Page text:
Earlier this week, pro-pedophilia provocateur Milo Yiannopoulos suggested that vigilantes should kill journalists. 48 hours later, several journalists were shot dead.

The Baltimore Sun — which owns the Annapolis Capital Gazette in Maryland’s state capital — reported that as of 5 PM Thursday evening, five people who worked at the Gazette were killed, with several others wounded. Police reported that the shooter was in custody, though their name has not yet been released as of this writing, and there has not yet been any apparent motive disclosed.

Gazette crime reporter Phil Davis hid under his desk during the shooting, and narrated the terror of the violent attack at his office.

In an interview with the Sun, Davis said the terror was indescribable, and said the newsroom felt like “a war zone” that he wouldn’t be able to forget for a long time.

“I’m a police reporter. I write about this stuff — not necessarily to this extent, but shootings and death — all the time,” Davis said. “But as much as I’m going to try to articulate how traumatizing it is to be hiding under your desk, you don’t know until you’re there and you feel helpless.”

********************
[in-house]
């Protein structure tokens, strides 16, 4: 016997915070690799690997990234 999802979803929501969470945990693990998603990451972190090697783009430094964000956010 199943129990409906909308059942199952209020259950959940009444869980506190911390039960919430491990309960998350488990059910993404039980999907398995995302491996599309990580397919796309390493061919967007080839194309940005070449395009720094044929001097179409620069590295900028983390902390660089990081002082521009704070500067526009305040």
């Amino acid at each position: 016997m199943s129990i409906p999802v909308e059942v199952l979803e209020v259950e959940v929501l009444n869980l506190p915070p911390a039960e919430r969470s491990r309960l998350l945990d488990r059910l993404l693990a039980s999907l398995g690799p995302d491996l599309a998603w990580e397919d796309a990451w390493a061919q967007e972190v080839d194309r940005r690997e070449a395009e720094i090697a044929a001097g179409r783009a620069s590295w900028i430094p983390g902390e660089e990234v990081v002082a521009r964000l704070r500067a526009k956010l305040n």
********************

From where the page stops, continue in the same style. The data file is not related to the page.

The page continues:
The shooting at the Annapolis Capital Gazette took place just mere days after Milo Yiannopoulos — a former Breitbart editor who was forced to resign from his job after comments emerged in which he defended pedophilia by saying 13-year-old boys were sexually mature — said that he hopes vigilantes start “gunning journalists down on sight” in an email to The Daily Beast.

Yiannopoulos then posted a screenshot of the quote to his Instagram account with the caption “where is the lie.” After the news broke of the deadly shooting at the Gazette offices, Milo appears to have deleted the post from his Instagram account. A screenshot of the post is below:


On Thursday, in a lengthy statement posted to Facebook, Yiannopoulos gaslighted the media, suggesting reporters were to blame for the deaths of the journalists in Annapolis by publishing his remark about vigilantes gunning down journalists.

“If there turns out to be any dimension to this crime related to my private, misreported remarks, the responsibility for that lies squarely and wholly with the [Daily] Beast and the [New York] Observer for drumming up fake hysteria about a private joke, and with the verified liberals who pretended they thought I was serious,” Milo said.

Yiannopoulos has not yet apologized for his comment as of this writing. While he would most certainly claim he has the right to make such statements under the First Amendment, previous federal interpretations of the First Amendment have not allowed for speech inciting violence to be covered.


Tom Cahill is a contributor for Grit Post who covers political and economic news. He lives in Bend, Oregon. Send him an email at tom DOT v DOT cahill AT gmail DOT com.

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